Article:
The third film in director Joachim Trier’s “Oslo Trilogy,” The Worst Person in the World provides a series of snapshots in one young woman’s (Renate Reinsve) life over several years living and loving in the Norwegian city. Since its release, The Worst Person in the World has gone on to receive two Academy Award nominations – in the category of Best International Feature Film and Best Original Screenplay for Trier and Eskil Vogt.[Read more…]
After some technical difficulties (computer death/replacement) and just the overall craziness of the ole 9-5, I am back from my unplanned blogging hiatus to catch you up with my month in the movies.
For the past couple of years, my blog posts have usually been a series of recaps and reactions to my time out in lovely Park City, Utah. However, due to scheduling issues I was unable to attend the 2016 Sundance Film Festival. I could kick myself for missing out on seeing Nate Parker’s The Birth of a Nation (peep the release date). But alas, what is done is done and I hope to view and review that film later on this year.
In the meantime, have no fear – I was able to catch a couple of films pre-festival; some quick thoughts are below.
Set in Cincinnati’s West End, this is a coming of age tale (of sorts), centered around 11-year-old Toni (newcomer Royalty Hightower) —a tomboy fascinated by the young women on a dance team that meet at the local recreation center where she and her brother practice boxing. Toni joins the squad in an attempt to gain acceptance with the seemingly confident and determined girls. As she jumps into this new adventure, a mysterious outbreak of fainting spells plagues the team and Toni’s desire for acceptance is tested and pushed to the limit. I will not reveal the source of what ails, but rest assured it is unironically something that we have seen in the news as of late.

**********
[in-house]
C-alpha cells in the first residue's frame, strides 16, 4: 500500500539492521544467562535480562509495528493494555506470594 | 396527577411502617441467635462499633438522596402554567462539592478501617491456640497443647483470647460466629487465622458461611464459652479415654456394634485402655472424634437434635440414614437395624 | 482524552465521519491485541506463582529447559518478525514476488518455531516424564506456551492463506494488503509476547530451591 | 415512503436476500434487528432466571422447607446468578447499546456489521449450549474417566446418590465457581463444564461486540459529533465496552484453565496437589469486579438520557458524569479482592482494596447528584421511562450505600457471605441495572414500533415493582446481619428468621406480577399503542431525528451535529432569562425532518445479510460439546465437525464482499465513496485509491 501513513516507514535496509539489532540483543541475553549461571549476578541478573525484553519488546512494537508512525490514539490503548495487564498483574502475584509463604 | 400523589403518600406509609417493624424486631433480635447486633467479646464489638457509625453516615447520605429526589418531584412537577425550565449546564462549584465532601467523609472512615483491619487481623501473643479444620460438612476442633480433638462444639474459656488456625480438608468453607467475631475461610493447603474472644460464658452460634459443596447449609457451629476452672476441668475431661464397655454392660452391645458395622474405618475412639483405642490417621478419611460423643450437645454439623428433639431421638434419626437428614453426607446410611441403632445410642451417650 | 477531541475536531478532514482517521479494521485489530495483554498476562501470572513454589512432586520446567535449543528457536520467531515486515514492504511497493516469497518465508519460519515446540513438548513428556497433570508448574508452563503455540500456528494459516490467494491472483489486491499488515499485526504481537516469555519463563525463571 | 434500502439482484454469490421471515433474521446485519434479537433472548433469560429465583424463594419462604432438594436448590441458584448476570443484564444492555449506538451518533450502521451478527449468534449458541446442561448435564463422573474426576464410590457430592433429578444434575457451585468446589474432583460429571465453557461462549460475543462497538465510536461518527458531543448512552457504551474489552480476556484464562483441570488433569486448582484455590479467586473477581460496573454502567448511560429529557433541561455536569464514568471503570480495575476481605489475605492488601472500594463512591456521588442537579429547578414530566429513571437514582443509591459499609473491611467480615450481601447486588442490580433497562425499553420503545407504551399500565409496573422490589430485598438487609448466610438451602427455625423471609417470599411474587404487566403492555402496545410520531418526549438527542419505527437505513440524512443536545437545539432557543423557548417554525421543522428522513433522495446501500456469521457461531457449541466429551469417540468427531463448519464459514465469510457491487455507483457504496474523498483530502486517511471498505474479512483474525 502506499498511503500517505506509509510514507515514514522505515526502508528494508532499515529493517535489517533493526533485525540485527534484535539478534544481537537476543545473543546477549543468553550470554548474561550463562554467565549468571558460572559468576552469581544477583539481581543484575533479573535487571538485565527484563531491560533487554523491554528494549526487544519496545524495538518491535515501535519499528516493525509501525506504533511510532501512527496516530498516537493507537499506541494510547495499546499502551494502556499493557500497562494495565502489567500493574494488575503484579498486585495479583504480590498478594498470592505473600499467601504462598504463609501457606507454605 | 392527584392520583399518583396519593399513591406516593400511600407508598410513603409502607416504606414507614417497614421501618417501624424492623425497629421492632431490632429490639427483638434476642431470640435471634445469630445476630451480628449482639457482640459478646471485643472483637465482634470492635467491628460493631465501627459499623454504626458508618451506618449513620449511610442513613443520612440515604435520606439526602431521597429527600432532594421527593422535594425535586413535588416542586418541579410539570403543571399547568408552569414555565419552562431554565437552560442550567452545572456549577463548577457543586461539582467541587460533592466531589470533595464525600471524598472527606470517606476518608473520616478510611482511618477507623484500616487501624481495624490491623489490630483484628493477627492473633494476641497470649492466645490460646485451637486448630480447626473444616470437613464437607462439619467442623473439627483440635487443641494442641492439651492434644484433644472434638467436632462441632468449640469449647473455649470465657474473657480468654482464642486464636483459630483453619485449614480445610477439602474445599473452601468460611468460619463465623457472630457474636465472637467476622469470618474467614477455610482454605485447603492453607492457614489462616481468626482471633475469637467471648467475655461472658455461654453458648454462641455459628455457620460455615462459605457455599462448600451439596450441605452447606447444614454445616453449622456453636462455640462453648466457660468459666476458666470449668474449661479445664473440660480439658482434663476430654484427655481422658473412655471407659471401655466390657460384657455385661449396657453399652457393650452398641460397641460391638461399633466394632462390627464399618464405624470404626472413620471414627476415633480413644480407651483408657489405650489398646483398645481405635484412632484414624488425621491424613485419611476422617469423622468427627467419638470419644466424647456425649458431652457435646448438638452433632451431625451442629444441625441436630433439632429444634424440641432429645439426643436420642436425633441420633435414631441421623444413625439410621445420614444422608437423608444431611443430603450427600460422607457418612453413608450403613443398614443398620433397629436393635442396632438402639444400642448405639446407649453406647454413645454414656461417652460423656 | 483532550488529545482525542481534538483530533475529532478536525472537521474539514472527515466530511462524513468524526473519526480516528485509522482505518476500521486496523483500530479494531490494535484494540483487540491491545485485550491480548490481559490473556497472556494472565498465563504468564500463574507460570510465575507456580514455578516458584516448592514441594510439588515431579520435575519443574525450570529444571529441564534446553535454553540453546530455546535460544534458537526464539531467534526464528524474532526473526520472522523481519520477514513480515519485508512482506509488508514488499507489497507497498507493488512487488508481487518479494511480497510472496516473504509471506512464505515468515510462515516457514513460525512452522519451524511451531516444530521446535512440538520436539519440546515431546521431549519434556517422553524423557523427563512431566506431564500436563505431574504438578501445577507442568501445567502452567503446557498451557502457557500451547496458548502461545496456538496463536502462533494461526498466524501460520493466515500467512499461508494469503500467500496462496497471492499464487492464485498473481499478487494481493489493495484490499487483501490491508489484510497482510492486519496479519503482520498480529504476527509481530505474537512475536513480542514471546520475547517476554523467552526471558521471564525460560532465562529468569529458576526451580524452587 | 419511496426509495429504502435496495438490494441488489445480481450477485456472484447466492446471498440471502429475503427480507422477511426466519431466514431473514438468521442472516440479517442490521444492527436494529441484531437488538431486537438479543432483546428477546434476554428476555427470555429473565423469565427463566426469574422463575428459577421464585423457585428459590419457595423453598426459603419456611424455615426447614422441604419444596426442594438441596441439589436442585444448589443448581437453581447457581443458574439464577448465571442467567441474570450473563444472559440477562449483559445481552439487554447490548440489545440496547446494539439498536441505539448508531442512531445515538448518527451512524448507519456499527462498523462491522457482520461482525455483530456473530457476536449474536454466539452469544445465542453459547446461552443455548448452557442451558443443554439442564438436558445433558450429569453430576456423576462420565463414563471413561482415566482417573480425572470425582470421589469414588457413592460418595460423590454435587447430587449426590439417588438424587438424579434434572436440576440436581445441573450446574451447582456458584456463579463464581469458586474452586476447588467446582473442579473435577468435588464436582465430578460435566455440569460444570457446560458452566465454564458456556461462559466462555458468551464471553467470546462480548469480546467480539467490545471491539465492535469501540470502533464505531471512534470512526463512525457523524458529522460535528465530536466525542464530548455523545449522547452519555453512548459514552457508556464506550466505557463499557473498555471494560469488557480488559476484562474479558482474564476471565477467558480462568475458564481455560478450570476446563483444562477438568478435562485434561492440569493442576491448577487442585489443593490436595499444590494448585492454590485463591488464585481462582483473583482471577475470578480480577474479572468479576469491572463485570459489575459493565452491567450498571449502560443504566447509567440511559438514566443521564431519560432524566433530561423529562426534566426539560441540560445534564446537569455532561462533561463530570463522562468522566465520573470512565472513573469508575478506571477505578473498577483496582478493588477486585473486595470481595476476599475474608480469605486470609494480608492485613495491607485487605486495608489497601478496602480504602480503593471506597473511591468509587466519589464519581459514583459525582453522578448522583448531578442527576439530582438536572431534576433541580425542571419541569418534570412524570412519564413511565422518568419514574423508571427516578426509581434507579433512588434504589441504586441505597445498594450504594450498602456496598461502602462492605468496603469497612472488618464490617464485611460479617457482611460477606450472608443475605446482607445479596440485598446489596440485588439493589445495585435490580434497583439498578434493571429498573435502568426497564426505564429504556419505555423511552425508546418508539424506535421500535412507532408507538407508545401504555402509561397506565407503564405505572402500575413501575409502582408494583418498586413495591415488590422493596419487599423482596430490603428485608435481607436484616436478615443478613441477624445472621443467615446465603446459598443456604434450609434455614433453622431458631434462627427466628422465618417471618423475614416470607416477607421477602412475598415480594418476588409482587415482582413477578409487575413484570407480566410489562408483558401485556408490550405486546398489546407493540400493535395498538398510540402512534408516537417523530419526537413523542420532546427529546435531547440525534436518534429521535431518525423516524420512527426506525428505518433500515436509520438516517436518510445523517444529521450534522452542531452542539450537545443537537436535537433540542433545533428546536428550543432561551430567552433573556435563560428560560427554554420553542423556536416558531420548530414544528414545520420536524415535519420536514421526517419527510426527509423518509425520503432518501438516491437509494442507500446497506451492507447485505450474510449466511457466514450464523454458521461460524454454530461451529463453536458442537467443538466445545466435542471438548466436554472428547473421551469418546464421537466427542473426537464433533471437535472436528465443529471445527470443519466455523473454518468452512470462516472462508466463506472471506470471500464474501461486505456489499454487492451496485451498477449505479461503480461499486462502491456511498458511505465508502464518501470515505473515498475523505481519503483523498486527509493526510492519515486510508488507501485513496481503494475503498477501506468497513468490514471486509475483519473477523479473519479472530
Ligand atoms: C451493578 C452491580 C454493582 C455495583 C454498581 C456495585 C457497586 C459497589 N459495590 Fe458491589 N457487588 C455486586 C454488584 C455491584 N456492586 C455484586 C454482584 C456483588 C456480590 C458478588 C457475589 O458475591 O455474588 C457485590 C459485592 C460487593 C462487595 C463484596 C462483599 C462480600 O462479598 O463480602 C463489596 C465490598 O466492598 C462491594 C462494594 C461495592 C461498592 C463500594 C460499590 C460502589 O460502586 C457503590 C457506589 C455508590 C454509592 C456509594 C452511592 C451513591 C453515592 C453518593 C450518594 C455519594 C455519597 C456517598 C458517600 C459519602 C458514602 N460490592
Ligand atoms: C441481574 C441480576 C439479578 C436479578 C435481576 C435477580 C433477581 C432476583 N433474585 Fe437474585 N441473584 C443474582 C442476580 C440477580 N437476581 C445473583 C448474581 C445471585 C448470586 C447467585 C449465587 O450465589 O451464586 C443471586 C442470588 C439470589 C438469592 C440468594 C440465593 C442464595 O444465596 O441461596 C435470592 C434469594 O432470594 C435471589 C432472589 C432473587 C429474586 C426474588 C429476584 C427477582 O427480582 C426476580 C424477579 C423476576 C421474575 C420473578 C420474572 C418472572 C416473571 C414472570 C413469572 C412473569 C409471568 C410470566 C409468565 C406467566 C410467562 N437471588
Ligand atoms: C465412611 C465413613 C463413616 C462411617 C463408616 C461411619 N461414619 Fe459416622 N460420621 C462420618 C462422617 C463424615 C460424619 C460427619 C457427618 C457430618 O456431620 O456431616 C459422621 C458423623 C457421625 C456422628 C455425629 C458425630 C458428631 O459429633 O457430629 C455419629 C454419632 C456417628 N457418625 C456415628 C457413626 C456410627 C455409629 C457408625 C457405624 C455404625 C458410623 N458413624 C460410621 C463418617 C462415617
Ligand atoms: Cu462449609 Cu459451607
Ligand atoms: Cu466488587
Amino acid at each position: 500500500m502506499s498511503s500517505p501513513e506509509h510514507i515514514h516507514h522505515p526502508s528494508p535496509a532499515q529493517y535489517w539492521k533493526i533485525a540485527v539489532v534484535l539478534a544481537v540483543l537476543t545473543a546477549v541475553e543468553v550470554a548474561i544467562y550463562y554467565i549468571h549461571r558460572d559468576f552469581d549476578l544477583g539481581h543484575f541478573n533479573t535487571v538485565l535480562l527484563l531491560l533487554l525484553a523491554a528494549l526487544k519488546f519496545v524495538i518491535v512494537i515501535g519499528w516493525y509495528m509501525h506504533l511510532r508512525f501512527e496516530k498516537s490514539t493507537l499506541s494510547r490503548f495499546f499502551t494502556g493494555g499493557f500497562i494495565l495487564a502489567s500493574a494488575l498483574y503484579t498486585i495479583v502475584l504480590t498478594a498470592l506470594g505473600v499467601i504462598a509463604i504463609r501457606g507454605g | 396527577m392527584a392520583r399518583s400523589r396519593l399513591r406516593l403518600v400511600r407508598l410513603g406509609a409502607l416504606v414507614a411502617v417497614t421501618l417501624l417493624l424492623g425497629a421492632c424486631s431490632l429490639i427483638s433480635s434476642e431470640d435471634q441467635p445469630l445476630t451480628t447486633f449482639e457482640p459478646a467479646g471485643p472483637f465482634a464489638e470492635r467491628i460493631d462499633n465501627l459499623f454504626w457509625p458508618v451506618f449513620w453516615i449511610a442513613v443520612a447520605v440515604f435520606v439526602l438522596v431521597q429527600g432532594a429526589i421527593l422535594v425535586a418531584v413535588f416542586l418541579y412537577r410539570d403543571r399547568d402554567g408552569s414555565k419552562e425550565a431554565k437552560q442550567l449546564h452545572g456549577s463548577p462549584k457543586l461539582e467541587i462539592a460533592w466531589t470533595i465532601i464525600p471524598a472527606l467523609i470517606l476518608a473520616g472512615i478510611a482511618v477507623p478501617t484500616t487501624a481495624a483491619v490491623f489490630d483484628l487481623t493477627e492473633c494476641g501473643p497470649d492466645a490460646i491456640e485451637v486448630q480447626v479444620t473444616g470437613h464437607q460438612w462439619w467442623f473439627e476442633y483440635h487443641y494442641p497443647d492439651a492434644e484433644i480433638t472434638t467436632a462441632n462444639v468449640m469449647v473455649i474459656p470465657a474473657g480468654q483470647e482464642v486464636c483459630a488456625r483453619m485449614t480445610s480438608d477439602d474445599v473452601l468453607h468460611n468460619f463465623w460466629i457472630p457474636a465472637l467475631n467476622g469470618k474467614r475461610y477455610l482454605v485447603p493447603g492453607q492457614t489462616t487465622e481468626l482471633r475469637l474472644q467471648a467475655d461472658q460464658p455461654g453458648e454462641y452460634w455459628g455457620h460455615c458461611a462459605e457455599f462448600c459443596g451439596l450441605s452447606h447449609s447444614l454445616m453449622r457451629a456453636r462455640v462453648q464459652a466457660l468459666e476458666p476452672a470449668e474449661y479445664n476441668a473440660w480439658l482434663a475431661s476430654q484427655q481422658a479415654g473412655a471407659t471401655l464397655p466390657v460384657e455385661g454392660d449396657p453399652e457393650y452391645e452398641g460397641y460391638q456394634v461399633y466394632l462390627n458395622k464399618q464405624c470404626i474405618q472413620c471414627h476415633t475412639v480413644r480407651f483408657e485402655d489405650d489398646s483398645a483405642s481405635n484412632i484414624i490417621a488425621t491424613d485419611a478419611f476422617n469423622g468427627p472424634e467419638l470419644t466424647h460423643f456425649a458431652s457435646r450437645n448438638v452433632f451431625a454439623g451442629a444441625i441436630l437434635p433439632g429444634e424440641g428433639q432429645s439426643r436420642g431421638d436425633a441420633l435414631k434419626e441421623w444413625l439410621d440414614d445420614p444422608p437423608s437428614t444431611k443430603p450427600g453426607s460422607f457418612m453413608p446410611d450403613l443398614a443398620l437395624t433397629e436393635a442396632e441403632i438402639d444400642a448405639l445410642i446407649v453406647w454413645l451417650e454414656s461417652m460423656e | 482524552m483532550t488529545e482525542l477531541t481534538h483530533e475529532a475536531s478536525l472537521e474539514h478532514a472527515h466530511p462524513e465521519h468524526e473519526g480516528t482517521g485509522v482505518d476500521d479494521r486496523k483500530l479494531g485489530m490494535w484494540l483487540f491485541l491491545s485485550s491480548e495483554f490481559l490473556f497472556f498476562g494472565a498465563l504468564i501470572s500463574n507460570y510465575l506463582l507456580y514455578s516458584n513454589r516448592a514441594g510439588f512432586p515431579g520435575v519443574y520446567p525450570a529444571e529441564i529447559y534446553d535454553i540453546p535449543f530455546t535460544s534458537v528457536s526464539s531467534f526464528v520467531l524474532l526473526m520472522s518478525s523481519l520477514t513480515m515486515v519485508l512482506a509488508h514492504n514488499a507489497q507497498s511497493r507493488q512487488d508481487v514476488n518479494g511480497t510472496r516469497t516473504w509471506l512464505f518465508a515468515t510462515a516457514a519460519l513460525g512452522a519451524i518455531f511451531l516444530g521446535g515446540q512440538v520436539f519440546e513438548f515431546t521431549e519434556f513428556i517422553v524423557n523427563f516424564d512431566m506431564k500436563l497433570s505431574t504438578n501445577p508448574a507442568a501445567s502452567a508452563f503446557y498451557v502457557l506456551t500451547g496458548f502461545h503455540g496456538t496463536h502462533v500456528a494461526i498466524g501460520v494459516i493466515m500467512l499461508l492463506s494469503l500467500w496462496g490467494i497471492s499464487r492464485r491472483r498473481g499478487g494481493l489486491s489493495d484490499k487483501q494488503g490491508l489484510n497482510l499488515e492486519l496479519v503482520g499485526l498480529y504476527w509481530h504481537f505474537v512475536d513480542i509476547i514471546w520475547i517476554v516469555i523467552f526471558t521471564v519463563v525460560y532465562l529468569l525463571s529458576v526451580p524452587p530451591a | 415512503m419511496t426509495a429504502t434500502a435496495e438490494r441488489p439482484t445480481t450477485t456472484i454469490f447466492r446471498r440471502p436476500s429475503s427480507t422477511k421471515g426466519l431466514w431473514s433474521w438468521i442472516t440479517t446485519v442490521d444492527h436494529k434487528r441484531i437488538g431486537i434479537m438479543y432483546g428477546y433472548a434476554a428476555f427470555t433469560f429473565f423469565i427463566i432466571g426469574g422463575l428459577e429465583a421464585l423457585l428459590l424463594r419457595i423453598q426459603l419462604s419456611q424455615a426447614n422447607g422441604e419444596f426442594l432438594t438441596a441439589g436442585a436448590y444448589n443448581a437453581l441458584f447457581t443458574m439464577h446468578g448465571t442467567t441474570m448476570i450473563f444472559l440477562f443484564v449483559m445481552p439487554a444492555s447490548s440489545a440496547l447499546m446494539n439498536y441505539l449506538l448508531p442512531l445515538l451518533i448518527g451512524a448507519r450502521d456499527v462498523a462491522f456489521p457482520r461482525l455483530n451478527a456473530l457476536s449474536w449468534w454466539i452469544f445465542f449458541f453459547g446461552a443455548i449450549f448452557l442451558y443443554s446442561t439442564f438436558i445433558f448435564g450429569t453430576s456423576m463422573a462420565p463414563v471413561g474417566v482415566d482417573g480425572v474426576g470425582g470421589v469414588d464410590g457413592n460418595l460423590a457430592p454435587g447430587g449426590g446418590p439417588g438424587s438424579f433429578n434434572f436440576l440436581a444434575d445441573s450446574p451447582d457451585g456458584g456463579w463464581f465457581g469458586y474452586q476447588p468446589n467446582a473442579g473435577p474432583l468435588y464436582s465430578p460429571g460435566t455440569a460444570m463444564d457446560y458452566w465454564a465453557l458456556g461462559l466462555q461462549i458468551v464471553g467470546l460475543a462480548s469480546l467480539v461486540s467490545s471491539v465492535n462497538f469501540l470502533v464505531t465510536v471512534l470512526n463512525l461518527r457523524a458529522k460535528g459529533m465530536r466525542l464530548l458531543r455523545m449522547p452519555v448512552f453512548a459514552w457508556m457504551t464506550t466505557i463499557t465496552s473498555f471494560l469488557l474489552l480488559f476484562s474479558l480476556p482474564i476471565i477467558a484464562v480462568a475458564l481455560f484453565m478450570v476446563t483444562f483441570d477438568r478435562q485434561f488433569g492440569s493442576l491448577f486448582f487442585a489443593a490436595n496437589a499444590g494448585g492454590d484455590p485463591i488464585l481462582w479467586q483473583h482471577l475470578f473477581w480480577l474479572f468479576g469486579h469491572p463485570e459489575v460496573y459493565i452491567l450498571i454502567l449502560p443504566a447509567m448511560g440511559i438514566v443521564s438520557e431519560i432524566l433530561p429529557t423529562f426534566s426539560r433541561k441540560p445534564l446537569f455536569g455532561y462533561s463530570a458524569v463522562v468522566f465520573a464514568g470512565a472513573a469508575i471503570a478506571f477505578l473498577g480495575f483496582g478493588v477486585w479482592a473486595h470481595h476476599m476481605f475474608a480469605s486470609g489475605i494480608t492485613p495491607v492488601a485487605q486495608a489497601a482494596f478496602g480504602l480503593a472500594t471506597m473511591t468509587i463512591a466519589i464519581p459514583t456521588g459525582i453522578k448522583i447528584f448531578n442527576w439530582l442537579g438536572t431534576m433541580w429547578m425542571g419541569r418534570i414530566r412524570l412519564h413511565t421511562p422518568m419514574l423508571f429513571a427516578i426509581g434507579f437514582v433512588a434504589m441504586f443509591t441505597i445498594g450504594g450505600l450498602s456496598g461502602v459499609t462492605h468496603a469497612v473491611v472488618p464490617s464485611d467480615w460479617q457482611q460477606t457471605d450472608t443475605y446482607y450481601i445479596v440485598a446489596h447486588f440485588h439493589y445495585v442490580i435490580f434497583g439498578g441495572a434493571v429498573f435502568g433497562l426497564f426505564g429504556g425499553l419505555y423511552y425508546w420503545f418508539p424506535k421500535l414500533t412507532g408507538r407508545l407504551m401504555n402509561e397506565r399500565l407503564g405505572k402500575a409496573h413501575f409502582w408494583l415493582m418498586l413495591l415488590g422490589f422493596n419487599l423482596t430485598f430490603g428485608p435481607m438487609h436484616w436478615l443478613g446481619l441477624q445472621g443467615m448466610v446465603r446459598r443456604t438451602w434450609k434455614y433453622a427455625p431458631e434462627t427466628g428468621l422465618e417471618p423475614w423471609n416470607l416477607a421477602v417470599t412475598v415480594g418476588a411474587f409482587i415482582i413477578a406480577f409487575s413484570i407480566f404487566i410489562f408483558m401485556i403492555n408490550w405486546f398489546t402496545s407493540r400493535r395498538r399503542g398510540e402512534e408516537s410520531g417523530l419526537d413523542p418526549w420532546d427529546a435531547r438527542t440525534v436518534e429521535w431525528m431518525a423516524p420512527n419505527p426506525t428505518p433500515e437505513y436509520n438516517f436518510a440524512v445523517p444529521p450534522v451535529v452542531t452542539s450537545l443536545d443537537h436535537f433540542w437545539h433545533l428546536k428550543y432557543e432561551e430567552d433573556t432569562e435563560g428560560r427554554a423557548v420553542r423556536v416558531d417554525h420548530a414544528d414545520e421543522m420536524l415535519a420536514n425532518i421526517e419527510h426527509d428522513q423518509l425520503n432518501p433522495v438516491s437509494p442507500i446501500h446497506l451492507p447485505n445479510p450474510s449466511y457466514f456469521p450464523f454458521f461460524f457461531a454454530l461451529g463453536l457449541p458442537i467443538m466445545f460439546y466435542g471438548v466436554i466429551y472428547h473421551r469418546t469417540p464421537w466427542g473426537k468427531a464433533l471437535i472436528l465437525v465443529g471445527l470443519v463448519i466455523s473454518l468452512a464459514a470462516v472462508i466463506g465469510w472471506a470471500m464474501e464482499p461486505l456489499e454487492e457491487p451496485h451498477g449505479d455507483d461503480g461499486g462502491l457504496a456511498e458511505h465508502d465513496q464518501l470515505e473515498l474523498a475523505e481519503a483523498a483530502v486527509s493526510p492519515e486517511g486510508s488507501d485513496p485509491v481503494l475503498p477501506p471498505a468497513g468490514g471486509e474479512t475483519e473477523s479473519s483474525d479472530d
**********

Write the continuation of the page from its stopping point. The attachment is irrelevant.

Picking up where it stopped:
ILC’s Quick Take: At points fully grounded in reality and at other times somewhat surreal, The Fits one stayed with me for a while after watching.
Note: The Fits has been picked up by Oscilloscope for distribution.
How to Tell You’re a Douchebag – (Written/Directed by Tahir Jetter. Running Time: 80 minutes)
Ray Livingston (Charles Brice) is a Brooklyn-based blogger who has been having a tough time of it lately in the relationship department. A chance encounter with up and coming author Rochelle Marseille (DeWanda Wise), begins a process by which Ray finds himself confronted with wondering if he is indeed a douchebag.
ILC’s Quick Take: It is not without its flaws and in fact is a bit tropish, but I have to say I found it refreshing to be able to check out an alternative, “diverse” voice, especially in the romcom genre. And I would be lying if I said I didn’t chuckle a few times. So there is that.
I have been away a while but I am curious – what have you been watching this past month? Let me know in the Comments section below.